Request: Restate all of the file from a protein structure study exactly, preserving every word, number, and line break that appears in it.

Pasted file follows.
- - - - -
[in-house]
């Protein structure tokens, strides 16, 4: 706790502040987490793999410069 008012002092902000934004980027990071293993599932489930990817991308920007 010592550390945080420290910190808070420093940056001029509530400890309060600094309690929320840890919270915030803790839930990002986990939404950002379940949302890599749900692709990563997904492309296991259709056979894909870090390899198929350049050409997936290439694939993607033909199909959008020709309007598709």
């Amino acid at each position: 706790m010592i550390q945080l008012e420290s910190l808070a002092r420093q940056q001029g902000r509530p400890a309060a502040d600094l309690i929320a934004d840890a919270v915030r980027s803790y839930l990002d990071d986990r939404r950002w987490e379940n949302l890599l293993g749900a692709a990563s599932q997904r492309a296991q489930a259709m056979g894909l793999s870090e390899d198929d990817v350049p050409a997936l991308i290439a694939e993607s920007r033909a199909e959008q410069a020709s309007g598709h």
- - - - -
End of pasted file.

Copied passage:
[in-house]
């Protein structure tokens, strides 16, 4: 706790502040987490793999410069 008012002092902000934004980027990071293993599932489930990817991308920007 010592550390945080420290910190808070420093940056001029509530400890309060600094309690929320840890919270915030803790839930990002986990939404950002379940949302890599749900692709990563997904492309296991259709056979894909870090390899198929350049050409997936290439694939993607033909199909959008020709309007598709």
């Amino acid at each position: 706790m010592i550390q945080l008012e420290s910190l808070a002092r420093q940056q001029g902000r509530p400890a309060a502040d600094l309690i929320a934004d840890a919270v915030r980027s803790y839930l990002d990071d986990r939404r950002w987490e379940n949302l890599l293993g749900a692709a990563s599932q997904r492309a296991q489930a259709m056979g894909l793999s870090e390899d198929d990817v350049p050409a997936l991308i290439a694939e993607s920007r033909a199909e959008q410069a020709s309007g598709h």